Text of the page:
2008.08.13: August 13, 2008: Headlines: COS - Mali: Obituaries: Sports: Mountaineering: Oregon Live: Mali RPCV Andrea (Andy) Basque had a passion for adventure

Peace Corps Online: Directory: Mali: Peace Corps Mali : Peace Corps Mali: Newest Stories: 2008.08.12: August 12, 2008: Headlines: COS - Mali: Obituaries: San Diego: Obituary for Mali RPCV Andrea (Andy) Basque : 2008.08.13: August 13, 2008: Headlines: COS - Mali: Obituaries: Sports: Mountaineering: Oregon Live: Mali RPCV Andrea (Andy) Basque had a passion for adventure

By Admin1 (admin) (76.200.219.37) on Monday, September 15, 2008 - 2:45 pm: Edit Post

Mali RPCV Andrea (Andy) Basque had a passion for adventure

Mali RPCV Andrea (Andy) Basque  had a passion for adventure

A month after Jeff Gamer started dating Andrea "Andy" Basque, she told him she was going on a four-month trip that included river rafting in India and trekking in Nepal. A few months later, Basque headed to Mali in western Africa for a 27-month Peace Corps commitment. So when Basque proposed marriage toward the end of her volunteer stint, Gamer was cautious. He wanted to know if she had any other goals. "I didn't know if I could take any more," Gamer said. As a matter of fact, Basque said she always wanted to hike the length of the Pacific Crest Trail, which runs 2,650 miles from Mexico to Canada. That's how the couple spent their honeymoon in the summer of 1995. In their 17 years together filled with life-changing experiences, Basque was a careful, skilled climber, hiker and adventurer, Gamer said. So he struggles with her death last week falling on a relatively easy approach to a peak in the Alpine Lakes Wilderness near Leavenworth, Wash.

Mali RPCV Andrea (Andy) Basque had a passion for adventure

Climber had a passion for adventure
Andrea Basque - The Oregon woman also had hiked and rafted around the world

Wednesday, August 13, 2008

DAVID R. ANDERSON
The Oregonian Staff

A month after Jeff Gamer started dating Andrea "Andy" Basque, she told him she was going on a four-month trip that included river rafting in India and trekking in Nepal.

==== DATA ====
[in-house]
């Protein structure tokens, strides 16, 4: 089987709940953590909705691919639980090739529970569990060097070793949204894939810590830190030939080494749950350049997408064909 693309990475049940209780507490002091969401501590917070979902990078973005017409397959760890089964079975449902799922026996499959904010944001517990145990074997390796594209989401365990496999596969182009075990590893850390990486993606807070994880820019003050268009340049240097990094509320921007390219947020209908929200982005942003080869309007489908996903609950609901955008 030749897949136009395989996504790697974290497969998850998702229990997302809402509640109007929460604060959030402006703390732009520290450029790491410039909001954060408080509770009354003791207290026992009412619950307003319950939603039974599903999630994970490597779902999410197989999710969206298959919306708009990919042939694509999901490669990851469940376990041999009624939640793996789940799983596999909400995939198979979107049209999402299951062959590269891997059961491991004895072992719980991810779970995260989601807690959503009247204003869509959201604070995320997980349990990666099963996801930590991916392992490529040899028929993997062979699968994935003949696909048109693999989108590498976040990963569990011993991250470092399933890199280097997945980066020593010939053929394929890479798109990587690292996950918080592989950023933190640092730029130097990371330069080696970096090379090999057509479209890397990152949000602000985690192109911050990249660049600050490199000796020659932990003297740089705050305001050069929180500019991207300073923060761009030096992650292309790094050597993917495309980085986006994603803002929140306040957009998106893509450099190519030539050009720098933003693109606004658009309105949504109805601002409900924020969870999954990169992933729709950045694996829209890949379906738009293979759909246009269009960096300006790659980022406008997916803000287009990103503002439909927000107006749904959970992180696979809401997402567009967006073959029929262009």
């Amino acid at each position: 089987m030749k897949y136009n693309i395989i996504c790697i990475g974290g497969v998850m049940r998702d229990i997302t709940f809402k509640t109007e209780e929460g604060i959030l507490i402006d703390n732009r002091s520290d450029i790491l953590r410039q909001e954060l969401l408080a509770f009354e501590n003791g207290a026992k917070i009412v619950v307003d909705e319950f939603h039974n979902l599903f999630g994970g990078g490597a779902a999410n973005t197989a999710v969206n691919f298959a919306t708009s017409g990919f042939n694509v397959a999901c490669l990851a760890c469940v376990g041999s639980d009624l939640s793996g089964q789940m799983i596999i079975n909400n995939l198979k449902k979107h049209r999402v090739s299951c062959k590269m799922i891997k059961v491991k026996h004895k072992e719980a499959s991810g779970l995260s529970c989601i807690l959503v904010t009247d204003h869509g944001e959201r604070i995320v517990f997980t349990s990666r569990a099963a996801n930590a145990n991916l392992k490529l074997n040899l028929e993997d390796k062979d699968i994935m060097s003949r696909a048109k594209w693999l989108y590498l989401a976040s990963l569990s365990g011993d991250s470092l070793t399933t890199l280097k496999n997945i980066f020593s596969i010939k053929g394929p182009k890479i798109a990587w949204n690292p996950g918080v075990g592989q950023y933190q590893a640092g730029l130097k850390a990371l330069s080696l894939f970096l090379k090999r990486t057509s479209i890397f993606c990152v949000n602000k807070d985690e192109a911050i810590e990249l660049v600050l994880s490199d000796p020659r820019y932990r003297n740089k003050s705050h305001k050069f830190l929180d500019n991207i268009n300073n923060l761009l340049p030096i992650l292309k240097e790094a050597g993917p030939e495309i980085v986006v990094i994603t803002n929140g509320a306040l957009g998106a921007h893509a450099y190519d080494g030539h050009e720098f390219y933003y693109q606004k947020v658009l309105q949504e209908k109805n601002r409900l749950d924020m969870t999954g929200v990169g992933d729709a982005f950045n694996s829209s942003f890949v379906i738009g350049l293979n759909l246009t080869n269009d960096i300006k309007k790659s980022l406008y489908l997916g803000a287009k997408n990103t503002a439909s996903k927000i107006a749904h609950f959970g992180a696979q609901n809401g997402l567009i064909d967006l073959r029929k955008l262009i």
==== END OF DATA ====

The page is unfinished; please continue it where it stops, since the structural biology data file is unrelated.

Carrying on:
A few months later, Basque headed to Mali in western Africa for a 27-month Peace Corps commitment.

So when Basque proposed marriage toward the end of her volunteer stint, Gamer was cautious. He wanted to know if she had any other goals.

"I didn't know if I could take any more," Gamer said.

As a matter of fact, Basque said she always wanted to hike the length of the Pacific Crest Trail, which runs 2,650 miles from Mexico to Canada.

That's how the couple spent their honeymoon in the summer of 1995.

In their 17 years together filled with life-changing experiences, Basque was a careful, skilled climber, hiker and adventurer, Gamer said. So he struggles with her death last week falling on a relatively easy approach to a peak in the Alpine Lakes Wilderness near Leavenworth, Wash.

Basque, 45, had worked at Intel and Northwest Pipe Co. as a software analyst. But she was best known in the climbing community. She was on the board of directors for the Pacific Crest Trail Association. She and Gamer joined the Mazamas, a local mountaineering club, in 2002. The couple had a goal of donating 100 hours each year to the group, much of it teaching rock climbing and mountaineering classes.

Mike Holman, a Mazamas climb leader and instructor, remembers Basque as the best student among the 45 in his intermediate climbing class in late 2002.

Holman recalls a climb of Mount Logan in the North Cascades several years ago. He and Basque were among 12 experienced climbers who came to a particularly difficult rock section. As the others scratched their heads, Basque was 20 feet up the climb. It was the same attitude -- head-on without a lot of fanfare -- that she approached life.

"I'm not using hyperbole, but she brought light into everyone's life when she was around," Holman said.

Holman and Gamer are still trying to make sense of Basque's death. She successfully climbed the same route Aug. 2 with Gamer and two other friends.

Last week, a Portland friend, Jason Halsey, said his plans for a climb in Mongolia had fallen through and he was looking for adventure. Basque suggested Dragontail Peak.

Halsey later told Gamer that he and Basque were at the foot of the mountain Thursday morning, not even to the first of the 15 difficult climbing pitches up Backbone Ridge. They faced a 6-foot boulder, what Gamer describes as a wrinkle in the granite. Basque was wearing a helmet, but Halsey asked if she wanted to rope up.

Basque looked at him with a smile that said, "I can climb this."

But as she stepped up with her left foot, Basque lost her grip with her right hand, Gamer said. The weight of her backpack pulled her back and she cartwheeled down a 20-degree slope before going over the edge. She fell nearly 300 feet.

Gamer is planning a memorial 2 p.m. Saturday at the World Forestry Center.

At 45, Basque seemed to have her life in order. Her Cedar Mill house and garden were just the way she wanted them. The estate of her father, who died in 2004, was finally put in order. Her mother, who has Alzheimer's disease, moved from Southern California to Portland and was living comfortably in assisted living.

Gamer said he's not a churchgoer. But if there is a greater being, it seemed as though he had other plans for Basque.

"It's almost like he said, 'You're done here, I have work for you elsewhere,' " he said.



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Story Source: Oregon Live

This story has been posted in the following forums: : Headlines; COS - Mali; Obituaries; Sports; Mountaineering

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